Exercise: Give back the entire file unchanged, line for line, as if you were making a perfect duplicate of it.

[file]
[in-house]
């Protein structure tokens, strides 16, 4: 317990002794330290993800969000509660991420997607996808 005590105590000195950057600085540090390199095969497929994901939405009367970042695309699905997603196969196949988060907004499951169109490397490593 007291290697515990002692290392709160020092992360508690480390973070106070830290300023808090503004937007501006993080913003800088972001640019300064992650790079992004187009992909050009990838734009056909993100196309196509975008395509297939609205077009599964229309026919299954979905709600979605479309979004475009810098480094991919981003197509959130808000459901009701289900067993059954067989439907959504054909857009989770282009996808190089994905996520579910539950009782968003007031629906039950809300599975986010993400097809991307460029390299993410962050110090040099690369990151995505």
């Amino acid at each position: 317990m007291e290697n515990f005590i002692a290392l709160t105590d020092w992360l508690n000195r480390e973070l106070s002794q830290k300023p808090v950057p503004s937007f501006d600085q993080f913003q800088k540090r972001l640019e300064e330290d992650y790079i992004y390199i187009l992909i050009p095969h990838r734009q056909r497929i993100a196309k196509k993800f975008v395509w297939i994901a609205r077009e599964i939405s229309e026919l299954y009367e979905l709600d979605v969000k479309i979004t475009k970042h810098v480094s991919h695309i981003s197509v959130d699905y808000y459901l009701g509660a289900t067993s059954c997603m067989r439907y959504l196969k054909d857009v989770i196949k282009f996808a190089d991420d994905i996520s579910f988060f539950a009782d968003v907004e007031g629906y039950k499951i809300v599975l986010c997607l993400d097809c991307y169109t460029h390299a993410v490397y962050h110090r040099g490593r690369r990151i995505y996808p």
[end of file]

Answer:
[in-house]
């Protein structure tokens, strides 16, 4: 317990002794330290993800969000509660991420997607996808 005590105590000195950057600085540090390199095969497929994901939405009367970042695309699905997603196969196949988060907004499951169109490397490593 007291290697515990002692290392709160020092992360508690480390973070106070830290300023808090503004937007501006993080913003800088972001640019300064992650790079992004187009992909050009990838734009056909993100196309196509975008395509297939609205077009599964229309026919299954979905709600979605479309979004475009810098480094991919981003197509959130808000459901009701289900067993059954067989439907959504054909857009989770282009996808190089994905996520579910539950009782968003007031629906039950809300599975986010993400097809991307460029390299993410962050110090040099690369990151995505």
């Amino acid at each position: 317990m007291e290697n515990f005590i002692a290392l709160t105590d020092w992360l508690n000195r480390e973070l106070s002794q830290k300023p808090v950057p503004s937007f501006d600085q993080f913003q800088k540090r972001l640019e300064e330290d992650y790079i992004y390199i187009l992909i050009p095969h990838r734009q056909r497929i993100a196309k196509k993800f975008v395509w297939i994901a609205r077009e599964i939405s229309e026919l299954y009367e979905l709600d979605v969000k479309i979004t475009k970042h810098v480094s991919h695309i981003s197509v959130d699905y808000y459901l009701g509660a289900t067993s059954c997603m067989r439907y959504l196969k054909d857009v989770i196949k282009f996808a190089d991420d994905i996520s579910f988060f539950a009782d968003v907004e007031g629906y039950k499951i809300v599975l986010c997607l993400d097809c991307y169109t460029h390299a993410v490397y962050h110090r040099g490593r690369r990151i995505y996808p």